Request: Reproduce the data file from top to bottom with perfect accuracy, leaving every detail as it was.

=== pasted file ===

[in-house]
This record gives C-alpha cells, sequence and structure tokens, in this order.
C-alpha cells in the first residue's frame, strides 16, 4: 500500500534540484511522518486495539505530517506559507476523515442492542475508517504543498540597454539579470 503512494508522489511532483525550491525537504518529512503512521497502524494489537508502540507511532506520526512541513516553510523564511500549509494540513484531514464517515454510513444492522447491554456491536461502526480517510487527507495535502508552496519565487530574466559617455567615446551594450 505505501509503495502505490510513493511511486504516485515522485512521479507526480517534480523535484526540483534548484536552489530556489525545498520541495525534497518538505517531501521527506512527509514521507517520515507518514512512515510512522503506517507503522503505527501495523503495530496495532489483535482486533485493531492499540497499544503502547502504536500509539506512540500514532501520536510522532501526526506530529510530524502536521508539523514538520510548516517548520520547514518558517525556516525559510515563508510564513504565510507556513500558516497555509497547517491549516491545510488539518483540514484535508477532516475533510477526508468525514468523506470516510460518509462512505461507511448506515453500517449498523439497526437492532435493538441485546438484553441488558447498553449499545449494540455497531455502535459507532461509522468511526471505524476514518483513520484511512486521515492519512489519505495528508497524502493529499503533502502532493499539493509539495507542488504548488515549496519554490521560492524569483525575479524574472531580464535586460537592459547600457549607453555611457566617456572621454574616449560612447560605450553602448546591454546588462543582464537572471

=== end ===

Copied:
[in-house]
This record gives C-alpha cells, sequence and structure tokens, in this order.
C-alpha cells in the first residue's frame, strides 16, 4: 500500500534540484511522518486495539505530517506559507476523515442492542475508517504543498540597454539579470 503512494508522489511532483525550491525537504518529512503512521497502524494489537508502540507511532506520526512541513516553510523564511500549509494540513484531514464517515454510513444492522447491554456491536461502526480517510487527507495535502508552496519565487530574466559617455567615446551594450 505505501509503495502505490510513493511511486504516485515522485512521479507526480517534480523535484526540483534548484536552489530556489525545498520541495525534497518538505517531501521527506512527509514521507517520515507518514512512515510512522503506517507503522503505527501495523503495530496495532489483535482486533485493531492499540497499544503502547502504536500509539506512540500514532501520536510522532501526526506530529510530524502536521508539523514538520510548516517548520520547514518558517525556516525559510515563508510564513504565510507556513500558516497555509497547517491549516491545510488539518483540514484535508477532516475533510477526508468525514468523506470516510460518509462512505461507511448506515453500517449498523439497526437492532435493538441485546438484553441488558447498553449499545449494540455497531455502535459507532461509522468511526471505524476514518483513520484511512486521515492519512489519505495528508497524502493529499503533502502532493499539493509539495507542488504548488515549496519554490521560492524569483525575479524574472531580464535586460537592459547600457549607453555611457566617456572621454574616449560612447560605450553602448546591454546588462543582464537572471